Diplomats have said the U.S. withdrawal could bolster countries such as Cuba, Russia, Egypt and Pakistan, which resist what they see as U.N. interference in sovereign issues.

Haley said the withdrawal “is not a retreat from our human rights commitments.”

Twelve rights and aid groups, including Human Rights First, Save the Children and CARE, warned Pompeo the U.S. withdrawal would “make it more difficult to advance human rights priorities and aid victims of abuse around the world.”

Jamil Dakwar, director of the American Civil Liberties Union’s Human Rights Program, said Trump’s “misguided policy of isolationism only harms American interests.”

The EU said Washington’s decision “risks undermining the role of the U.S. as a champion and supporter of democracy on the world stage.” British Foreign Secretary Boris Johnson said it was regrettable and that the council was the “best tool the international community has to address impunity.”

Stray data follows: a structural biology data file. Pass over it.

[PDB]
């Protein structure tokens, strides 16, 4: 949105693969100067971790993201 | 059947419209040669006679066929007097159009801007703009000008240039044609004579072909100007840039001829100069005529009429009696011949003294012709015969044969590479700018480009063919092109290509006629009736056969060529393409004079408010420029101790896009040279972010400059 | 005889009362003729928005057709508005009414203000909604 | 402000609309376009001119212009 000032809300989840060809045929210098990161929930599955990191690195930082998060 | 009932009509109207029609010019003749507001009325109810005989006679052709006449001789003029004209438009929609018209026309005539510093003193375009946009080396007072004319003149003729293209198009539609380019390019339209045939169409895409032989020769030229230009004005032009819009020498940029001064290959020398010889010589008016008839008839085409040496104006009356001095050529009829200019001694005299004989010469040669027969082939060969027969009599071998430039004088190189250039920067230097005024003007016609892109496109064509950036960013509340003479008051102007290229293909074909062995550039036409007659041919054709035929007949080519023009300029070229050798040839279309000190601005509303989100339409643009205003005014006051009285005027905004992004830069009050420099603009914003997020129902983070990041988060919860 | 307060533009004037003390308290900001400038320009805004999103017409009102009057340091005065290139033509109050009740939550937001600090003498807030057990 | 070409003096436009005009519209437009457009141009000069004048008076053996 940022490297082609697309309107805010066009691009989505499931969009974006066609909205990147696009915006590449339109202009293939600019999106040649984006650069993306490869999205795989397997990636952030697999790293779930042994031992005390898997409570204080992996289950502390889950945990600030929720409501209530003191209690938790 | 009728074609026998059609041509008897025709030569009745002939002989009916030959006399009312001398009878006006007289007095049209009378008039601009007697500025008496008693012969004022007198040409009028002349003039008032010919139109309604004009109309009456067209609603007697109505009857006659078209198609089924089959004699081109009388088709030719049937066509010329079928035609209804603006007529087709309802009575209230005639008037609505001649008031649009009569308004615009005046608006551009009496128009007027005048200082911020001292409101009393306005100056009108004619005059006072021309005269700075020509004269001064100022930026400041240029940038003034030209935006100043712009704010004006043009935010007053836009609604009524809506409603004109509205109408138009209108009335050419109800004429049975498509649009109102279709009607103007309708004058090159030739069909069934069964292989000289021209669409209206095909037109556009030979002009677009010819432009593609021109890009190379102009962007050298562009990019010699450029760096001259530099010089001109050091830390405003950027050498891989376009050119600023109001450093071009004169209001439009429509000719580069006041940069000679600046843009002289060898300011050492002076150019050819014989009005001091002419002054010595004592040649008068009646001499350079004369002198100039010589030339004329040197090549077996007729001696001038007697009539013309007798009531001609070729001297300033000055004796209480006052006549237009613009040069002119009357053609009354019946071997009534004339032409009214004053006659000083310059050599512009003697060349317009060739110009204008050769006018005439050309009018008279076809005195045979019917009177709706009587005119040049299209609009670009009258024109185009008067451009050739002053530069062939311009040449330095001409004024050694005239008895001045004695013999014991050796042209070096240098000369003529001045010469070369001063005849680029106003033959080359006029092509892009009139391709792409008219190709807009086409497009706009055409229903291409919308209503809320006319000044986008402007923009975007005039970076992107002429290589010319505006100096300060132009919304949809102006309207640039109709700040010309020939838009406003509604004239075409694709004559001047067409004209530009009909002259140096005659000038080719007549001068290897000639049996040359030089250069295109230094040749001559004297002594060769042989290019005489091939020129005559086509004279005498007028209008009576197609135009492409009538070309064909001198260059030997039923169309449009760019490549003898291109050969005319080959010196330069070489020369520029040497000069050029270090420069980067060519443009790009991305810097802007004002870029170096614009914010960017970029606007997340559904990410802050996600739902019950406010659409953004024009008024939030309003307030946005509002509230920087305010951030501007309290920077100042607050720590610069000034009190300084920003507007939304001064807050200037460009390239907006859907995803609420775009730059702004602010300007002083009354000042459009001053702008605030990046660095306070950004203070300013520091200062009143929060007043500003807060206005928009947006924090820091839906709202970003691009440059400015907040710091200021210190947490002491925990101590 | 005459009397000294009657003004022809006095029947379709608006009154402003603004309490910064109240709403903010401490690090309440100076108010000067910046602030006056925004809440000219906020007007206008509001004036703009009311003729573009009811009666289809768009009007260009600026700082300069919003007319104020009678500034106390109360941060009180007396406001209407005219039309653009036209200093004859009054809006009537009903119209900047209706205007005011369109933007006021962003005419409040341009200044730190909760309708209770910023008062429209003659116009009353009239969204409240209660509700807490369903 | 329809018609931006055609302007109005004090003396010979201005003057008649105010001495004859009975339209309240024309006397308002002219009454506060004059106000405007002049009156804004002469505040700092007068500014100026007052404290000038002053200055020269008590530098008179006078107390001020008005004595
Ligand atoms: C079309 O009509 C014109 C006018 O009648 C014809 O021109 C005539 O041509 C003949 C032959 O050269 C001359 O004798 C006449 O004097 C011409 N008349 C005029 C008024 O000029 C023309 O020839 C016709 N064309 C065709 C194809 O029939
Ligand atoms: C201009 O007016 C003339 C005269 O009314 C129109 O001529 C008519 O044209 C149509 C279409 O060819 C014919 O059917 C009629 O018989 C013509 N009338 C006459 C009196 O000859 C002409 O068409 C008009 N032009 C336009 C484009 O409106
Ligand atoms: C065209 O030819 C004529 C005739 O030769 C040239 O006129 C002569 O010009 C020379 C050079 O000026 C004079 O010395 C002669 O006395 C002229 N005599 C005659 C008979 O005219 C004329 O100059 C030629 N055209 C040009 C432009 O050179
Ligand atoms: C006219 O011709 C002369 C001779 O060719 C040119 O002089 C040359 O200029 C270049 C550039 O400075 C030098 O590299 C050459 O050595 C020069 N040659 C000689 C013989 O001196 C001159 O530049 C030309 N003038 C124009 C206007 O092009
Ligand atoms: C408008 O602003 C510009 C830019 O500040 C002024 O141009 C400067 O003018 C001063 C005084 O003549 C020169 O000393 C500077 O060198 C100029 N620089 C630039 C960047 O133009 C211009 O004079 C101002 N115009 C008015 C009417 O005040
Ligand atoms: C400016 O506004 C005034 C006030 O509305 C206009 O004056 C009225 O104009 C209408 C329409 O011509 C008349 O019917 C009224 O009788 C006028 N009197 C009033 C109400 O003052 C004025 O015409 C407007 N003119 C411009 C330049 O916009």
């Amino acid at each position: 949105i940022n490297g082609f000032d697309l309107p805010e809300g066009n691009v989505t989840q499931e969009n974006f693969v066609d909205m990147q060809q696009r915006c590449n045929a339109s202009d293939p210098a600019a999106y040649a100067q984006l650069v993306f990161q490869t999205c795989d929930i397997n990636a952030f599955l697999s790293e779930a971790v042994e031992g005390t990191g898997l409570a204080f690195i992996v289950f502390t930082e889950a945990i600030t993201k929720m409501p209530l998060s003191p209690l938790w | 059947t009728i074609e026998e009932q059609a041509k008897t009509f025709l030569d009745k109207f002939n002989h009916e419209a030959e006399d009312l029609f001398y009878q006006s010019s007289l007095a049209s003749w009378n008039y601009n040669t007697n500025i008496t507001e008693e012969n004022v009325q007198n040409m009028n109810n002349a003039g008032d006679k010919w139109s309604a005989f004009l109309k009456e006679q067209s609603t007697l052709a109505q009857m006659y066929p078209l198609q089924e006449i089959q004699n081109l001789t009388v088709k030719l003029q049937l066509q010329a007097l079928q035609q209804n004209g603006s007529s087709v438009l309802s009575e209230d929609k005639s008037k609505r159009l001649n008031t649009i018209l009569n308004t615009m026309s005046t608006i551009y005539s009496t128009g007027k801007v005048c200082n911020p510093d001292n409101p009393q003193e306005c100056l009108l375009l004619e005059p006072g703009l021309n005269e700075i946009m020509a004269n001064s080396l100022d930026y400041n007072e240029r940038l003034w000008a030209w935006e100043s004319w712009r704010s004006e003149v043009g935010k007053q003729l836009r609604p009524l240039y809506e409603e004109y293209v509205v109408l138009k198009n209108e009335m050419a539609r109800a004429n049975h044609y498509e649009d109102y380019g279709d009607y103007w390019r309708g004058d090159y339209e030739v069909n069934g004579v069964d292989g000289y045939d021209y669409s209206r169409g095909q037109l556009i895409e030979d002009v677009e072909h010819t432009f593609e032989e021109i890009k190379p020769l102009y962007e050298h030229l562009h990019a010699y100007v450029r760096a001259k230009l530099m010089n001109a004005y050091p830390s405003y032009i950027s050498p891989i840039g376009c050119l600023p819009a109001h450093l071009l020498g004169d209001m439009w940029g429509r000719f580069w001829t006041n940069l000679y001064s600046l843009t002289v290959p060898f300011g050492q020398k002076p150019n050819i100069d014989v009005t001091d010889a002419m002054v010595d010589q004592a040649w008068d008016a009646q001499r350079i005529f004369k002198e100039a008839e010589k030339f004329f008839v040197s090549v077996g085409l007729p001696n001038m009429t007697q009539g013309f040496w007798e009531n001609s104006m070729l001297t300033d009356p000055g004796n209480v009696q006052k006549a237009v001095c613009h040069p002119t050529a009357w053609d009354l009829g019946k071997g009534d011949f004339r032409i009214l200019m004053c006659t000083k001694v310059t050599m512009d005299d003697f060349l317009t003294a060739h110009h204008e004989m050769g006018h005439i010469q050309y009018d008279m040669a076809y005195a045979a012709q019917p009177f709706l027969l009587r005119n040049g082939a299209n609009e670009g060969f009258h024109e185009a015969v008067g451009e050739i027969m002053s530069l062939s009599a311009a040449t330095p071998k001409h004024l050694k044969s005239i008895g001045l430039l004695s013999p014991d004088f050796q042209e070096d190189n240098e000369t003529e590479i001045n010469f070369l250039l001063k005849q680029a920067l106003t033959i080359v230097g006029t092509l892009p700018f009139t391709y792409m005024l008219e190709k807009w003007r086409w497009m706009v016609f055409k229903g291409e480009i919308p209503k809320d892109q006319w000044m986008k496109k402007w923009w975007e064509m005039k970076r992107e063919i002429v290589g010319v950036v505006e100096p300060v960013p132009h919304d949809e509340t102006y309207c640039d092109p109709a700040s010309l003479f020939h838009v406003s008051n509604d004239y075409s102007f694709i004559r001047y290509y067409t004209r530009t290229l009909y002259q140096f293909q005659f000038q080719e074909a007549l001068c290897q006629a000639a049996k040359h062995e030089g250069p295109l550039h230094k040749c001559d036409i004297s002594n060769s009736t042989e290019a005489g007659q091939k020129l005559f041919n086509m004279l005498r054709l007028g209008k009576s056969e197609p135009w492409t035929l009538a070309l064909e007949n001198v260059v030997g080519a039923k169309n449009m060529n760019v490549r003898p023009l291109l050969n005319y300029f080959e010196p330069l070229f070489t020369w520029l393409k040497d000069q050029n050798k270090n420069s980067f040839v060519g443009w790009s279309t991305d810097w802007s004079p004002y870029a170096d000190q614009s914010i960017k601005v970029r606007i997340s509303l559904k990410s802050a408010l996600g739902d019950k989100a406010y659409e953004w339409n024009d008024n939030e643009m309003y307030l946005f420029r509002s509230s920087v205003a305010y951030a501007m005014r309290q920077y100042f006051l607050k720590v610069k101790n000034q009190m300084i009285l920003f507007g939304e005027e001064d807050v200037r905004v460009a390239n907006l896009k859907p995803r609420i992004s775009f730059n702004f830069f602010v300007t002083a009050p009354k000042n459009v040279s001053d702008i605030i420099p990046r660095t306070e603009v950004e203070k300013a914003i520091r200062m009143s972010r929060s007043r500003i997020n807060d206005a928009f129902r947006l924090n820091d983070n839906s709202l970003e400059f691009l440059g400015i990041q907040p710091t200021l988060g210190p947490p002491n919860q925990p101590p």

FIRST MEMBER TO WITHDRAW

The Human Rights Council meets three times a year to examine human rights violations worldwide. It has mandated independent investigators to look at situations including Syria, North Korea, Myanmar and South Sudan. Its resolutions are not legally binding but carry moral authority.

When the Council was created in 2006, U.S. President George W. Bush’s administration shunned the body.

Under President Barack Obama the United States was elected for a maximum two consecutive terms on the council by the U.N. General Assembly. After a year off, Washington was re-elected in 2016 for its current third term.

U.N. officials said the United States would be the first member to withdraw from the council.

Haley said a year ago that Washington was reviewing its membership. The body has a permanent standing agenda item on suspected violations committed by Israel in the occupied Palestinian territories that Washington wanted removed.